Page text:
Abstract: We synthesize the field of machine learning with the canonical problem of empirical asset pricing: measuring asset risk premia. In the familiar empirical setting of cross section and time series stock return prediction, we perform a comparative analysis of methods in the machine learning repertoire, including generalized linear models, dimension reduction, boosted regression trees, random forests, and neural networks. At the broadest level, we find that machine learning offers an improved description of expected return behavior relative to traditional forecasting methods. Our implementation establishes a new standard for accuracy in measuring risk premia summarized by an unprecedented out-of-sample return prediction R2. We identify the best performing methods (trees and neural nets) and trace their predictive gains to allowance of nonlinear predictor interactions that are missed by other methods. Lastly, we find that all methods agree on the same small set of dominant predictive signals that includes variations on momentum, liquidity, and volatility. Improved risk premia measurement through machine learning can simplify the investigation into economic mechanisms of asset pricing and justifies its growing role in innovative financial technologies.
    JEL: C45 C58 G11 G12
    Date: 2018–12
  8. By: Yaodong Yang; Alisa Kolesnikova; Stefan Lessmann; Tiejun Ma; Ming-Chien Sung; Johnnie E. V. Johnson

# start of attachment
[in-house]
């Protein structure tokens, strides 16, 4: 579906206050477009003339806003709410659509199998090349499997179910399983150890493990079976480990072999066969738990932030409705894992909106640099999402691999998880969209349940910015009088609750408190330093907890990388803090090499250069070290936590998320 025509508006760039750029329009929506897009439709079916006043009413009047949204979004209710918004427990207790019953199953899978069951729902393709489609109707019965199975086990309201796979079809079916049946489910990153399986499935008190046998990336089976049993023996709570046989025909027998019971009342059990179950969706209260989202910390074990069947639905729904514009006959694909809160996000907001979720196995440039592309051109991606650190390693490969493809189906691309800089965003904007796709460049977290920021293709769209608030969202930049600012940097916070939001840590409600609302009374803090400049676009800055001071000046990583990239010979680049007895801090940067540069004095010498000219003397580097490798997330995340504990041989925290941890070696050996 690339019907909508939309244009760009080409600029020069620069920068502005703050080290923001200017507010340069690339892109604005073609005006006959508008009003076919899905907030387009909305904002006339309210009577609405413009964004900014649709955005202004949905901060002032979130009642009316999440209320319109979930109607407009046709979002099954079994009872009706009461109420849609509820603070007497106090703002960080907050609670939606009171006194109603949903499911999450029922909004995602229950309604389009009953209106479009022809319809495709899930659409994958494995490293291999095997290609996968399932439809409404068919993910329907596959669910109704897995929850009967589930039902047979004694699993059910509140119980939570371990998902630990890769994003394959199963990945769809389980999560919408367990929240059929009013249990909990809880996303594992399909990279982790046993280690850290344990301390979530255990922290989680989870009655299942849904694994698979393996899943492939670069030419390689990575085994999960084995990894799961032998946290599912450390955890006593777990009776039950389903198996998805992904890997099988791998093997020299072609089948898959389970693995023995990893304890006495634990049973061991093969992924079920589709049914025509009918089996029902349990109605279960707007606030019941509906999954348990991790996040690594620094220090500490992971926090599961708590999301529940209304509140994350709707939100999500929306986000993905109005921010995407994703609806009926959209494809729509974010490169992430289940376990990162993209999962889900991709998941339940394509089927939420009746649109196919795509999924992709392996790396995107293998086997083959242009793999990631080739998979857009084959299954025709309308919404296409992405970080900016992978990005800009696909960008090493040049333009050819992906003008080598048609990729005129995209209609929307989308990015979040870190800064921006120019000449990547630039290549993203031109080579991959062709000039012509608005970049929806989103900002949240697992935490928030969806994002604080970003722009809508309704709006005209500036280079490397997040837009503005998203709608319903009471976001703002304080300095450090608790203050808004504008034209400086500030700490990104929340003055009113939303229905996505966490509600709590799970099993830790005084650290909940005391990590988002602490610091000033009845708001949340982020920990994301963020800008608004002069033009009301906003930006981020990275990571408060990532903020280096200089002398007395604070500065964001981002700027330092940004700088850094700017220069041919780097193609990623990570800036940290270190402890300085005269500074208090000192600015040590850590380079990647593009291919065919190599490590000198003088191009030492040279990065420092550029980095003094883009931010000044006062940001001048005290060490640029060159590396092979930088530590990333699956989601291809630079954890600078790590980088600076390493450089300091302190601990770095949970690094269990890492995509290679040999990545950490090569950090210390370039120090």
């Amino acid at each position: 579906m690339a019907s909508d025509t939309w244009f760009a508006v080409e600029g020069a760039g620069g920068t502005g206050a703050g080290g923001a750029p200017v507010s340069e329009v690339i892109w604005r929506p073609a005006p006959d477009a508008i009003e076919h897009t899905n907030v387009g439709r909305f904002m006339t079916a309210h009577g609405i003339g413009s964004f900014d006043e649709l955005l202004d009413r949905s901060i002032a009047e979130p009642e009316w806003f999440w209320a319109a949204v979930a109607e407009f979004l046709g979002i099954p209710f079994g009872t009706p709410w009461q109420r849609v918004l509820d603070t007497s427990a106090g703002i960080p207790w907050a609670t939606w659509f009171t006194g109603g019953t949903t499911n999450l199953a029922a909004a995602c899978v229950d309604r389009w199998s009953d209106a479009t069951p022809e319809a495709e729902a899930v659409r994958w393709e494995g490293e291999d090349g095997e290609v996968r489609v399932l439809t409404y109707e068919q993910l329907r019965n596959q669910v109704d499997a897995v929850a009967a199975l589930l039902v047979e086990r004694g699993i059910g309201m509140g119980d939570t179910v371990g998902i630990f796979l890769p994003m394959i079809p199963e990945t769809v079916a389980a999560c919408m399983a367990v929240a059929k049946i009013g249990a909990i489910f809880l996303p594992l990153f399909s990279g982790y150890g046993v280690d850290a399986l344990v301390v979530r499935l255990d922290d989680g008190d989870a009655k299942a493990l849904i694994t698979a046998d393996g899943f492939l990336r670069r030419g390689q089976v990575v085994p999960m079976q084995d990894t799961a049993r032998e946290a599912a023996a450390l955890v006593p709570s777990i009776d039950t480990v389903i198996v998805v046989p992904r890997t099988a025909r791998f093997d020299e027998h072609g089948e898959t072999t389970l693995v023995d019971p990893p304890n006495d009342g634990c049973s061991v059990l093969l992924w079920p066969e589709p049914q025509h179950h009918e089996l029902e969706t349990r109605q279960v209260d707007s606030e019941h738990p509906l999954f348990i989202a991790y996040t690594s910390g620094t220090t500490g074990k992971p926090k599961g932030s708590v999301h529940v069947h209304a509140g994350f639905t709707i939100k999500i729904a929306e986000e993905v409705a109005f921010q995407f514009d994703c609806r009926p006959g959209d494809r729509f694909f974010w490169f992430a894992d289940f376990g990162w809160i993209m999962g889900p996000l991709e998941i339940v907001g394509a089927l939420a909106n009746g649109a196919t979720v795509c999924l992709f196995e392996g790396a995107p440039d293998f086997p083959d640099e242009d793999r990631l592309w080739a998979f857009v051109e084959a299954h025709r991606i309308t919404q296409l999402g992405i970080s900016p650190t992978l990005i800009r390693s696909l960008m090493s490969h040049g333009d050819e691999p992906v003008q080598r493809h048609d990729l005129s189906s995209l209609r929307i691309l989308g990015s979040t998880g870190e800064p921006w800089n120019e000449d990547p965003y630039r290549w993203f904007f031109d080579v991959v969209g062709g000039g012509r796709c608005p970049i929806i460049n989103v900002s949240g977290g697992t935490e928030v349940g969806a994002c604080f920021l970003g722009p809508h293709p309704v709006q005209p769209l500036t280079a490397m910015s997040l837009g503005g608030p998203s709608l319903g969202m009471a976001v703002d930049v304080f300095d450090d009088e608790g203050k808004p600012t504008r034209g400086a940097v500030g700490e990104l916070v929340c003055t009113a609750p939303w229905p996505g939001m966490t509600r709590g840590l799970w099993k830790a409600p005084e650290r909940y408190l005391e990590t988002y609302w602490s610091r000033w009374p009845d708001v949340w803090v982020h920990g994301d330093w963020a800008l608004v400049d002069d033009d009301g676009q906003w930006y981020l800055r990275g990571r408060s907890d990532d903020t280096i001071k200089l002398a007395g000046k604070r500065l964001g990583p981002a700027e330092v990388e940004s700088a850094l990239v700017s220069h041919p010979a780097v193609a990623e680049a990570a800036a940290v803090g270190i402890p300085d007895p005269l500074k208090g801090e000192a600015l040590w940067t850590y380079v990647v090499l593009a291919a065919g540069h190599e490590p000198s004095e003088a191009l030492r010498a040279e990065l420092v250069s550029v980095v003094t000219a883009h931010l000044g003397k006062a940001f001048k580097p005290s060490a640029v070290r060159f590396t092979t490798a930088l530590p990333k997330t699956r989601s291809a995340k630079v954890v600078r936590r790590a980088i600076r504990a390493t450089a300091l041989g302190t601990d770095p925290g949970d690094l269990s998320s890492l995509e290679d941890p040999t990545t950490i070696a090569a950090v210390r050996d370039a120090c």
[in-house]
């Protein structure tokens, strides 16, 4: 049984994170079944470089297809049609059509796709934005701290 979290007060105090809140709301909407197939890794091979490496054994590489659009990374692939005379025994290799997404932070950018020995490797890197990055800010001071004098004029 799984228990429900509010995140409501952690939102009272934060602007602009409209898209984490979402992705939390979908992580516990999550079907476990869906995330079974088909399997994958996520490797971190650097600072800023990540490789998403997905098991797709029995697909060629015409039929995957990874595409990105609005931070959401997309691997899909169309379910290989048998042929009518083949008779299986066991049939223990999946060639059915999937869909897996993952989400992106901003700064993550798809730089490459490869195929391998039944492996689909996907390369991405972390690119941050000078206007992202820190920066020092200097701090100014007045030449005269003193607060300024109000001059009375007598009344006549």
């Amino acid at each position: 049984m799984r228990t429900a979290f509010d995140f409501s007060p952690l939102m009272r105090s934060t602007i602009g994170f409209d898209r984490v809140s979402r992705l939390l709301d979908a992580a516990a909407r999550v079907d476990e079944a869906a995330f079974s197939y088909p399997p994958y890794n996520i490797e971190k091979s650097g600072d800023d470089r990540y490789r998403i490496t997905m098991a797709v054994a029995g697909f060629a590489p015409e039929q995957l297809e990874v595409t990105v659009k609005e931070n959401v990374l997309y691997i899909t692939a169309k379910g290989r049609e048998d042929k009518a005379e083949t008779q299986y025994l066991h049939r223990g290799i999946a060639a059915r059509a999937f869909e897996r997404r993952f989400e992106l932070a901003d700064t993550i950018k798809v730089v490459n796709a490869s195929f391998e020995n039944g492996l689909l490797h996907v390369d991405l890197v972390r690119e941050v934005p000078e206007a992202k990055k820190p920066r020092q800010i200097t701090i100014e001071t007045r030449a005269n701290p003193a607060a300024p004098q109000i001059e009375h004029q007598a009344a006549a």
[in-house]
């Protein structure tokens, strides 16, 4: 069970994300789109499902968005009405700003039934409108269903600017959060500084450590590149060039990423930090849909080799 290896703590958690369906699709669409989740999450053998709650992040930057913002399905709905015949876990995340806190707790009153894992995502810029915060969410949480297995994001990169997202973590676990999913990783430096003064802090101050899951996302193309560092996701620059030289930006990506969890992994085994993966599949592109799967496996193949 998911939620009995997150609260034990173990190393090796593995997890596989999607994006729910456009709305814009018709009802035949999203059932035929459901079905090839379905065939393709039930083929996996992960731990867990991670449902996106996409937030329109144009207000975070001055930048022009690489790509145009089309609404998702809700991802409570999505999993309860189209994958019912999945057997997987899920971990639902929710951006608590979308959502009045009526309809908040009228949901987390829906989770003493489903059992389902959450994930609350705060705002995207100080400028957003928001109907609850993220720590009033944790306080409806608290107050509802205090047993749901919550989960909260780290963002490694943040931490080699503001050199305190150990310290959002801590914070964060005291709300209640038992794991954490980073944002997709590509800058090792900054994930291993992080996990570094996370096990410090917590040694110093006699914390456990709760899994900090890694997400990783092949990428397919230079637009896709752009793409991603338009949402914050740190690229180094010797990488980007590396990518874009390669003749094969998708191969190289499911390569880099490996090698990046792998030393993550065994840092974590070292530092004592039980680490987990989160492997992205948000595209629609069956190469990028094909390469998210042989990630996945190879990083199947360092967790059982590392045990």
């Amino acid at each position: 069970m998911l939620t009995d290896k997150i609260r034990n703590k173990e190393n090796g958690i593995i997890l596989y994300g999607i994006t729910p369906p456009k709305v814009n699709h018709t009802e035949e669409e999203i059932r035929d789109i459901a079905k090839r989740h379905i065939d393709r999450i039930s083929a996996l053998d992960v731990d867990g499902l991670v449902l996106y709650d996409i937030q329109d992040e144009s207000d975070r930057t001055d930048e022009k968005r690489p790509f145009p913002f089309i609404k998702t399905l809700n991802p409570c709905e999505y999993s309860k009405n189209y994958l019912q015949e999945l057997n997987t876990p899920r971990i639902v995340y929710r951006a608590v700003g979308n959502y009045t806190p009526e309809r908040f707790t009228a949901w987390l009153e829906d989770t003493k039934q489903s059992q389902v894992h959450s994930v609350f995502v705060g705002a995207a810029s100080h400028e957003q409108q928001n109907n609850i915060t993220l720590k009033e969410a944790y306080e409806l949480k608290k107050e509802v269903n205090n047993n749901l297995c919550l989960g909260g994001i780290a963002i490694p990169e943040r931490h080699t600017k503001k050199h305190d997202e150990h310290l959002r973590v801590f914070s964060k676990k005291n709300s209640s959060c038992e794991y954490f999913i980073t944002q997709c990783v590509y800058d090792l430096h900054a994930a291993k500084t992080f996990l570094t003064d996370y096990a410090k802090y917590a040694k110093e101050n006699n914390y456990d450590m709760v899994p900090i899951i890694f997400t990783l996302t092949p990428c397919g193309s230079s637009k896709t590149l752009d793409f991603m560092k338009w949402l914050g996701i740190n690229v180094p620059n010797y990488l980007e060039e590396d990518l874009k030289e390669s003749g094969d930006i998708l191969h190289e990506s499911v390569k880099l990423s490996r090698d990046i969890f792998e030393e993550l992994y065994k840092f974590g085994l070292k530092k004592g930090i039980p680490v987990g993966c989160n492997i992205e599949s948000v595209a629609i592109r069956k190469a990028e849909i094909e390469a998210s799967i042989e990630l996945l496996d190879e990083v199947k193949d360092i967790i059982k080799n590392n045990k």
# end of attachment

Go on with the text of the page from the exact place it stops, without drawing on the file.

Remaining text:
Abstract: The success of deep learning for unstructured data analysis is well documented but little evidence has emerged related to the structured, tabular datasets used in decision support. We address this research gap by considering the potential of deep learning to support financial risk management. In particular, we develop a deep learning model for predicting whether individual spread traders are likely to secure profits from future trades. This embodies typical modeling challenges faced in risk and behavior forecasting. Conventional machine learning requires data that is representative of the feature-target relationship and relies on the often costly development, maintenance, and revision of handcrafted features. Consequently, modeling highly variable, heterogeneous patterns such as the behavior of traders is challenging. Deep learning promises a remedy. Learning hierarchical distributed representations of the raw data in an automatic manner (e.g. risk taking behavior), it uncovers generative features that determine the target (e.g., trader's profitability), avoids manual feature engineering, and is more robust toward change (e.g. dynamic market conditions). The results of employing a deep network for operational risk forecasting confirm the feature learning capability of deep learning, provide guidance on designing a suitable network architecture and demonstrate the superiority of deep learning over powerful machine learning benchmarks. Empirical results suggest that the financial institution which provided the data can increase annual profits by 16% through implementing a deep learning based risk management policy. The findings demonstrate the potential of applying deep learning methods for management science problems in finance, marketing, and accounting.